The 1990s are said to be the golden years of the US economy. The fall of the Soviet Union, the fall of the Berlin Wall, the emergence of the US as the sole military superpower and Internet boom all helped generate the booming local industry. Prices remain stable owing to the Clinton government’s local industry-focused policies. Some downward trend is also explainable owing to the increasing demand for convenience food products. The late 1970s brought the concept of broiler foods. The demand for whole chicken suffered a cut down as the broiler industry took more and more market share. According to the National Chicken Council report in 2003, the share of the broiler industry was 6% in 1974, which grew to 26% in 1989 and a further 46% in 2001(Martinez, Stewart, p. 24). The graph shows how the broiler industry replaced the whole-chicken over the years:

More fast-food chains and superstore chains like Wal-Mart entered the market and processed food items grew in demand compared to a whole chicken. However, after the mid-90s the prices have an overall rising trend. This reflects the aftermath of the US involvement in middle-east, the Iraq invasion in 1991 that created a fuel crisis. Internet boom also saw the rise of the IT industry and a collective economic boom came with its necessary cost of high inflation.

The rising trend in price can also be explained through the supply side. A larger percentage of chicken poultry is being consumed by convenience products like nuggets and frozen cut pieces. The entrance of numerous companies into the convenience food products industry disturbed the demand and supply match. The whole chicken was now consumed by a middle industry, the food processing and convenience food companies, instead of direct consumers.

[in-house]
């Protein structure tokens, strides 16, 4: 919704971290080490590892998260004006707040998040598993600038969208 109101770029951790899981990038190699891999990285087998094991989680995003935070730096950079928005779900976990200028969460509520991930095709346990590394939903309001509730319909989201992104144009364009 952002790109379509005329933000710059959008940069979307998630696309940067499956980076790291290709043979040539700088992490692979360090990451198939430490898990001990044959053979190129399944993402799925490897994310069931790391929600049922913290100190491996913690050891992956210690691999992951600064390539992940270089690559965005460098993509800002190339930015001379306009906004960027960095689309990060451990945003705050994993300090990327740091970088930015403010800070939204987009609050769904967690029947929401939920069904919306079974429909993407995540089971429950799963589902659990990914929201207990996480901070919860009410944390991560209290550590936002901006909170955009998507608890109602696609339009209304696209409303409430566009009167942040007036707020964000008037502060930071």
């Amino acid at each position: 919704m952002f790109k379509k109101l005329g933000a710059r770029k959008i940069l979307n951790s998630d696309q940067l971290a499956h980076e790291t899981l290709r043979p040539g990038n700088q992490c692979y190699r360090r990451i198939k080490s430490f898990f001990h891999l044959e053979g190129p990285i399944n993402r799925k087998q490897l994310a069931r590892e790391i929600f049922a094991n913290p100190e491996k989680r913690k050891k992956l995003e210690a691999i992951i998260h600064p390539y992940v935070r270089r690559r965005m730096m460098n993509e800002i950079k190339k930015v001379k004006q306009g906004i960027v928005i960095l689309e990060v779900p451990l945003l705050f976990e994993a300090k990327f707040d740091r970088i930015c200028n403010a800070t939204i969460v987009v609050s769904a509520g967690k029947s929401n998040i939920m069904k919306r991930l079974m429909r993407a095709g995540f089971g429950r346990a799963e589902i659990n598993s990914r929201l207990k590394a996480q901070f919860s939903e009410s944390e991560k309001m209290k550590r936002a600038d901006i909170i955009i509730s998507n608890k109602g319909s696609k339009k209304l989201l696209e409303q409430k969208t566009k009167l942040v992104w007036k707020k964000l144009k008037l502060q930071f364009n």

The rising trend
Figure 3. The rising trend

The Period 2001 to 2007

Summary of Price trends:

  • Consistent rise up to Sep-Oct 2001. High at 1.133 in Nov 2001.
  • Remains high up to early 2002. Consistent fall up to Jan 03. Low price period from mid 02 to late 03.
  • Prices shoot up again on April 04. But fall later. The consistent period from mid 04 to start of 07.
  • The consistent rise of prices in 2007. Reaches highest ever in mid 07. Price at $ 1.17 at end of 07.

The price trend from the previous decade continues, owing to smooth economic stability and policies, until Sep 11, 2001. The event of the twin towers terrorist attacks marked the start of another great economic recession in the US. The stock market also tumbled owing to some corporate scandals. The sharp decline in prices reflects the job market and low demand situation. Further, the food product market developed to be highly competitive and diverse. According to Martinez and Stewart, “About 10,000 new food and beverage products were introduced in 2002”. (Stewart, Martinez, p. 25) This also further pushed down the demand for whole-chicken streams.

But the main factor in such sharp decline and demand and prices was the recession, as shown by its recovery in 2003. The economy recovered from the 9/11 trauma from 2003 to 2005. The local chicken industry also recovered well and prices rose to beyond $1.1 in late 2004.

The second Iraq war, which started in 2005, brought the long and resisting oil crisis. The inflation shot higher than ever and oil prices soared to $140 a barrel. This is reflected in the highest price of a whole chicken in the period. As Iraq War continues, oil prices continue to send the local industry into issues of high costs.

In Aug and Sep 2005, two devastating hurricanes hit the Gulf Coast region. The floods damaged the oil refineries and port facilities, pushing the already high fuel prices, and loss of supplies.


  1. Campagna; Anthony S. The Economy in the Reagan Years: The Economic Consequences of the Reagan Administrations Greenwood Press. 1994
  2. Stephen Martinez, Hayden Stewart. From Supply Push to Demand Pull: Agribusiness Strategies for Today’s Consumers. Amber Waves. 2003.
  3. Harris, J.Michael. Food Product Introductions continue to Decline. 2000. Food Review, Vol. 25, Issue 1, 2002.